Ion Vodă cel Cumplit - John Voivod the Frightful, was such called because mainly of the way he started his reign in 1572. He ordered the deaths of many people through terrible pain and torments for the sake of the their hidden treasures, laymen and clergymen all the same. Priest and monks were burnt or buried alive and thrown into jail. The metropolitan Theofan himself fled. Chronicler Gheorghe Ureche wrote "he laughed of religion", and he even got married during the Christmass's fast.

He was also called John Voivod the Armenian. Prince and scholar Dimitrie Cantemir (1710 - 1711) gives an explanation of this cognomen as being because of his custom to eat meat during the fasting of the holy apostles Peter and Paul. As Orthodox people the Romanians fasted, abstaining from meat especially, on every common Wendnesdays and Fridays in sign of respect and mourn for the passions of Christ and also during four large periods of the year, a custom that many religious people still keep today. Although rightfully belonging to the Orthodox branch of Christianity, the Armenians slightly stranded away from the mainstream along Egyptians and Ethiopians in the fifth century A.D. so that certain differences do exist.

The cognomen cel Viteaz - the Brave - (resulting in John Voivod the Brave, see stamp) is to be considered a later creation of the communist era, intending to tip the scale toward his undisputed bravery and also to mild down the frightful and terrible nature of his character.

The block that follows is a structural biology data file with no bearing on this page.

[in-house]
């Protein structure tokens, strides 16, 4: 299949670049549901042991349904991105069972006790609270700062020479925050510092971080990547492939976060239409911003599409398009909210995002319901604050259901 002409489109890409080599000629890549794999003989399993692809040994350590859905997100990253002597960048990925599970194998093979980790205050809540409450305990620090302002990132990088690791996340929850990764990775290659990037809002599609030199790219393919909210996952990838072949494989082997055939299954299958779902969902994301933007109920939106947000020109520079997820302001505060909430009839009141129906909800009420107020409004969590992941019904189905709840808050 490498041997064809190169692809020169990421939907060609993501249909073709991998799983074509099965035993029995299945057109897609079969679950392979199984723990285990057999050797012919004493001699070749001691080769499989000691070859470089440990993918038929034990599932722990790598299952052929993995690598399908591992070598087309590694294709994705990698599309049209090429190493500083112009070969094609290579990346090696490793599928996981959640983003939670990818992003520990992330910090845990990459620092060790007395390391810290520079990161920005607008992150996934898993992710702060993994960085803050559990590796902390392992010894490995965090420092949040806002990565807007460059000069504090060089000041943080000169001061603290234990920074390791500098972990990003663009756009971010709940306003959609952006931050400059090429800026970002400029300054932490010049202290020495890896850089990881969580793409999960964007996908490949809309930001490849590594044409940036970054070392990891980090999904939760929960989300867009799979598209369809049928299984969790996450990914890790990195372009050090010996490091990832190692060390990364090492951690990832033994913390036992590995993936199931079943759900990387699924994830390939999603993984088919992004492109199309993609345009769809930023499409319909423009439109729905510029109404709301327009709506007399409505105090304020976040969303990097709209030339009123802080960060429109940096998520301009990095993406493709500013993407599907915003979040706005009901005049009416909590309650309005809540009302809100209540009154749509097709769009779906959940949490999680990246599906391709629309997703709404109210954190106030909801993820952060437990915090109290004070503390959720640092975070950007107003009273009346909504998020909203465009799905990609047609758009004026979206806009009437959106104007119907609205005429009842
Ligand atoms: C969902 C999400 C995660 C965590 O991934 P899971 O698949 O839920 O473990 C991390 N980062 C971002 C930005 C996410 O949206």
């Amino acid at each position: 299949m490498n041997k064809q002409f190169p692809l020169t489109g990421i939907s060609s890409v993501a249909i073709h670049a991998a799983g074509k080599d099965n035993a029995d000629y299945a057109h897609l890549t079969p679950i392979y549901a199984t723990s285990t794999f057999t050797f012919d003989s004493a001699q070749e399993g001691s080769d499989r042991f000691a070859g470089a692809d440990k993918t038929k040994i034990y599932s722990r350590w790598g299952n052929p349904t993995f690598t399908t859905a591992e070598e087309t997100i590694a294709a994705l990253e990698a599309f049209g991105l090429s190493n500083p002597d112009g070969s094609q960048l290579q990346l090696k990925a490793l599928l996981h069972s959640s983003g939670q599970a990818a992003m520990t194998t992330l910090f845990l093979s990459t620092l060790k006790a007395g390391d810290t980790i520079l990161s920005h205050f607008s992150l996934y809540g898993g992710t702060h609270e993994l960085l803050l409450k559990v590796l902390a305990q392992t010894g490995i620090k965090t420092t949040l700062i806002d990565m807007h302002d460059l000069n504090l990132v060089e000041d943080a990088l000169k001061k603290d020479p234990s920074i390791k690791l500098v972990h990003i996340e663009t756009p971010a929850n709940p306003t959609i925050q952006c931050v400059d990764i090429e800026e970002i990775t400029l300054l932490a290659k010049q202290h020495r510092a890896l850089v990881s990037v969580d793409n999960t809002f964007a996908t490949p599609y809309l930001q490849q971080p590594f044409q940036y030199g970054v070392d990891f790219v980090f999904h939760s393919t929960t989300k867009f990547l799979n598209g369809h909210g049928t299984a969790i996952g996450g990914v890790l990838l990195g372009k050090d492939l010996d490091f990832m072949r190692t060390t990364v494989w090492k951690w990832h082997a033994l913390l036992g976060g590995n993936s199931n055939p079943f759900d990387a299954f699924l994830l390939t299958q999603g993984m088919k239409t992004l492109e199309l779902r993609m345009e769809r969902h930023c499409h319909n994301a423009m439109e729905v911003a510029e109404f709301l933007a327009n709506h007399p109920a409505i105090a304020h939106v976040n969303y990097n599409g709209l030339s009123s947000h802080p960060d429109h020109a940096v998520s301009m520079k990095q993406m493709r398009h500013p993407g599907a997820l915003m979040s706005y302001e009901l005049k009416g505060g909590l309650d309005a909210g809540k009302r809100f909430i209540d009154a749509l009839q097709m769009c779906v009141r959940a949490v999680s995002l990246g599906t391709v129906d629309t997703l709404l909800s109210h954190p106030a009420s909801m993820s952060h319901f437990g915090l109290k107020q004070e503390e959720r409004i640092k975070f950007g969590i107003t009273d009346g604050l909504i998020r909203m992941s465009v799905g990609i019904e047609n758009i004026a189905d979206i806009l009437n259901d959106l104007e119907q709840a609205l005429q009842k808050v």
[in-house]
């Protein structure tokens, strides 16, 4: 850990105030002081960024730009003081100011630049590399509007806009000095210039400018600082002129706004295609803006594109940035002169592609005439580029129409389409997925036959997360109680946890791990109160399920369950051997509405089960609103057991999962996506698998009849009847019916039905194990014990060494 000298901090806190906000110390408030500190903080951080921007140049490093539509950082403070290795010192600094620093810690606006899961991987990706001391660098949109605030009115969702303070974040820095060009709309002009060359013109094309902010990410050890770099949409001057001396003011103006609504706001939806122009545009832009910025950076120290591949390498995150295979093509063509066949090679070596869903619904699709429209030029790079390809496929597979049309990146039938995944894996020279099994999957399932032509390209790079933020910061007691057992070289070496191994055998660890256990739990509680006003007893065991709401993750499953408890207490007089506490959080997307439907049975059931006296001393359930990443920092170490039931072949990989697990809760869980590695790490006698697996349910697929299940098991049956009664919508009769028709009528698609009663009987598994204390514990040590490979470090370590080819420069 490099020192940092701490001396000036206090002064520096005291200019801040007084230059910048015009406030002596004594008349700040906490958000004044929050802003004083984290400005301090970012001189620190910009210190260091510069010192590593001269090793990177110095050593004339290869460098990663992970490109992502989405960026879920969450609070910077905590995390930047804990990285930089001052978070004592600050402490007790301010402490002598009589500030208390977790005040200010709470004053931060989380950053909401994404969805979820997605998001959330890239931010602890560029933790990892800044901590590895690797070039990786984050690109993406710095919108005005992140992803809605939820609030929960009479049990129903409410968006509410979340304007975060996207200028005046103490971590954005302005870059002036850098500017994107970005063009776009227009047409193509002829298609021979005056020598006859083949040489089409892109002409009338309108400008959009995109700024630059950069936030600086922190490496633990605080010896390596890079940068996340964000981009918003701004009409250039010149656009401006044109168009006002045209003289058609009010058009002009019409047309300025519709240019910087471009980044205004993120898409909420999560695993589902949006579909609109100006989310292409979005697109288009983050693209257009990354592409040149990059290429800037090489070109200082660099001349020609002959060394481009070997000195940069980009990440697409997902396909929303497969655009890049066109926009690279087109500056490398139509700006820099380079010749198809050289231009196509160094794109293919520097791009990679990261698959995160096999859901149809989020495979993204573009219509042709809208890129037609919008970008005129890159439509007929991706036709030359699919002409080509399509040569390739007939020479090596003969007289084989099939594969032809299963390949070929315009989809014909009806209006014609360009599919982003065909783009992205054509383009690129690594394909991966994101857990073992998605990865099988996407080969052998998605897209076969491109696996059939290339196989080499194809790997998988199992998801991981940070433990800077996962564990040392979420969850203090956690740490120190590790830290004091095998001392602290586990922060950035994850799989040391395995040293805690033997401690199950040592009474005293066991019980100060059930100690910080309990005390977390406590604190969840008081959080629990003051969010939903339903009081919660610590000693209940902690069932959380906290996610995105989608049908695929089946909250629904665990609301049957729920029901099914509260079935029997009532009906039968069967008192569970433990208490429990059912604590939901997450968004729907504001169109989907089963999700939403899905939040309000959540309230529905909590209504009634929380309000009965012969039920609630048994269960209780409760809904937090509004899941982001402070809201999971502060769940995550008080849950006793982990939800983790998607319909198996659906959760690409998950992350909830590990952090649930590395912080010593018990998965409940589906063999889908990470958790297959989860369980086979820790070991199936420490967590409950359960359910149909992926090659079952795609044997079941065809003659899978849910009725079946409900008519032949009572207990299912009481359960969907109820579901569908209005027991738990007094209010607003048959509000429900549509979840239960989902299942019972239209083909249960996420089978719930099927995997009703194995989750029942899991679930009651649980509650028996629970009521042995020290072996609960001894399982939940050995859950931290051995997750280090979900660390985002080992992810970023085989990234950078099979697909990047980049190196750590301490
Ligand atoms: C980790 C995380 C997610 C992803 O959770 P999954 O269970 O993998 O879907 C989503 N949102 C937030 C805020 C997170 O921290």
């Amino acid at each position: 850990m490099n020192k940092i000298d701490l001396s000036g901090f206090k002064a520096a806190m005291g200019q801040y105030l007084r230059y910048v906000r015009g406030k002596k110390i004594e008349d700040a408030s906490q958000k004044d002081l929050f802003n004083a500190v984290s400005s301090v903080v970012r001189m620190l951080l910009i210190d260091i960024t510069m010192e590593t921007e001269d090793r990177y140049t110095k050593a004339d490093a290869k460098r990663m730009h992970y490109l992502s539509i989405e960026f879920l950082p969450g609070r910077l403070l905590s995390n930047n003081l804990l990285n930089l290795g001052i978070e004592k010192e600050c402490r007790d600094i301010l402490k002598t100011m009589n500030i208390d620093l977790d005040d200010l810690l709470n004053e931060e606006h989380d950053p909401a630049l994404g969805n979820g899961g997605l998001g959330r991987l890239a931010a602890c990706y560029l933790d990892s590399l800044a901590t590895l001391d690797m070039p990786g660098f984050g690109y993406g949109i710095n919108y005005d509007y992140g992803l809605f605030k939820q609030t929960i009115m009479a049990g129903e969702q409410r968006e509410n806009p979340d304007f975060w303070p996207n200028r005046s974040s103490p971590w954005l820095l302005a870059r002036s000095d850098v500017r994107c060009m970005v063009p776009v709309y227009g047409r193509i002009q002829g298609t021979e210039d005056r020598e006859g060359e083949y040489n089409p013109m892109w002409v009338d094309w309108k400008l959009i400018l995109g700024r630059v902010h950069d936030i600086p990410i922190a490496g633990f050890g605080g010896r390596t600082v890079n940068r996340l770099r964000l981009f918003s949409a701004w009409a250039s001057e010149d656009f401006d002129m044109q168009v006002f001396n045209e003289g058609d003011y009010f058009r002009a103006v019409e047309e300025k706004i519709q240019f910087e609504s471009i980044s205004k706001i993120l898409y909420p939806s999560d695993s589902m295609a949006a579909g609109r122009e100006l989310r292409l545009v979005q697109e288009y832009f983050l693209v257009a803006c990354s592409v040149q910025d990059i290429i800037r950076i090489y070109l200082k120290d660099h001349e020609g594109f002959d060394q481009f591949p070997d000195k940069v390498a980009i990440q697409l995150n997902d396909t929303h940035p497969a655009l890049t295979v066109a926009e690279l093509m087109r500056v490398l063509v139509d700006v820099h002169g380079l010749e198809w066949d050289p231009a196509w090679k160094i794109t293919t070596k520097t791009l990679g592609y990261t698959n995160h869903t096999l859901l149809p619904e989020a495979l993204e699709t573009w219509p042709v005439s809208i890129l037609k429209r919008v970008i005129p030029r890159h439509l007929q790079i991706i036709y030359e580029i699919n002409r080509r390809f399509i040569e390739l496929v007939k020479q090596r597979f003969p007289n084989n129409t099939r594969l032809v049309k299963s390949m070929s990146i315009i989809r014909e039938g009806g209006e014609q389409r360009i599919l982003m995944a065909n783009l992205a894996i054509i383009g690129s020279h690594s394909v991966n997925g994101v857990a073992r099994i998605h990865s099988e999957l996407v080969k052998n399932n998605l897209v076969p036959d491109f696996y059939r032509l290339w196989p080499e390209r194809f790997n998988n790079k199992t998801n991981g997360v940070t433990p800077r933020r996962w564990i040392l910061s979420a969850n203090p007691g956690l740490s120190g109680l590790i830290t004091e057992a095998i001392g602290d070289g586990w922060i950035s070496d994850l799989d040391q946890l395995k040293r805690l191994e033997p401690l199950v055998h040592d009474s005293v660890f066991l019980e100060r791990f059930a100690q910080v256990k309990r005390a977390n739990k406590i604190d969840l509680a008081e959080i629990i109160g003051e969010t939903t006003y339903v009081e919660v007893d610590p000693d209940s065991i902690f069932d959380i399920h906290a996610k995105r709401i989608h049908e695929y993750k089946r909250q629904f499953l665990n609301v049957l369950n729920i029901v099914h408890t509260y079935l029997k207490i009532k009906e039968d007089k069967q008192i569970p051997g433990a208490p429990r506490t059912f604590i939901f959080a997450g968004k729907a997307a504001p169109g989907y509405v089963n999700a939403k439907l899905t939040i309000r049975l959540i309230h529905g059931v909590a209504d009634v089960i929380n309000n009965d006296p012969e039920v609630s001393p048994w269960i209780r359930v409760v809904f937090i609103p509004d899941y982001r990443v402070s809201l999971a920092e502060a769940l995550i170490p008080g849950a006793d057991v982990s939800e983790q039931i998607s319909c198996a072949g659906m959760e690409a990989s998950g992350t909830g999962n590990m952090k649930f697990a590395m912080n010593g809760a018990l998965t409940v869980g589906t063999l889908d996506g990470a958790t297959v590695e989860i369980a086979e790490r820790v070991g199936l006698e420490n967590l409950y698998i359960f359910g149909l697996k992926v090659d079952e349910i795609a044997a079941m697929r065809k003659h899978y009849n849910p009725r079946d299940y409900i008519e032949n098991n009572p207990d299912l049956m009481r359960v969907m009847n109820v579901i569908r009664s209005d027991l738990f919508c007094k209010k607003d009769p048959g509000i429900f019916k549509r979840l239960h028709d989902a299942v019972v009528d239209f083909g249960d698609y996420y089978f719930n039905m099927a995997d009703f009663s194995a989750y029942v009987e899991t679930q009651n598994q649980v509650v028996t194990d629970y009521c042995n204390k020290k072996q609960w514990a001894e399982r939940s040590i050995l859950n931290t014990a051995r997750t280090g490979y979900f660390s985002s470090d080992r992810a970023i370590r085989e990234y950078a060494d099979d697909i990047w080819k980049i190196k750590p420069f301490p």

John Voivod the Frightful (also known as the Armenian or even the Brave) was son of prince Ștefăniță, grandson of Bogdan III (the Blind) and grand grandson of Stephen the Great and the Holy. His reign lasted shortly since 1572 over to 1574, and the coin pictured is sadly his only issue (having a few variants). In February 1574 the Turks demanded for the yearly tribute to be doubled. Searching for counselling with his boyars (noblemen), the prince decided to defend Moldavian rights with the arms. In April 1574 John Voivod defeated at Jiliște (the county of Vrancea today) the Turkish and Walachian (Muntenian) armies that were bringing pretender and prince to be Petru Șchiopul on the throne of Moldavia. As result of the victorious battle Moldavian armies reached Bucharest and brought Vintilă on the throne of Walachia. Other armies burned Brăila (Ottoman stronghold in Walachia), Tighina and Cetatea Albă (Ottoman strongholds in Moldavia), without seizing the fortresses though. On 10th of July a decisive confrontation took place, the battle at lake Cahul in southern Moldavia. A body of soldiers attempted to capture Turks to gather military inteligence, without success. Asked by his men how many Turks had been, John Voivod is known to have said "We shall count them during battle". Right before the fight started, hetman Eremia along the entire cavalry fled and joined the sultan's army. After a fierce battle, the superiority in number and weaponry of the Ottomans was plainly demonstrated and the Moldavians were forced to retreat to Roșcani, were they set a carriage camp fortified with trenches. On June 14th the surrender occured, forced by water shortage and a fatal shower that moistened the Moldavian gunpwder. Tricked by the Turks that ignored all the provisions agreed upon, John Voivod the Frightful was eventually beheaded, his lifeless body being tied to four camels and torn asunder. Hopeless, his army launched a suicide attack on the Turkish camp. Only thirteen Cossacks are known to have survived the massacre of the former army of over thirty hundred men powered with one hundred and ten cannons, inasmuch as the Moldavian traitors had been sent by the Turks to fight in the first line and so put to death by their own.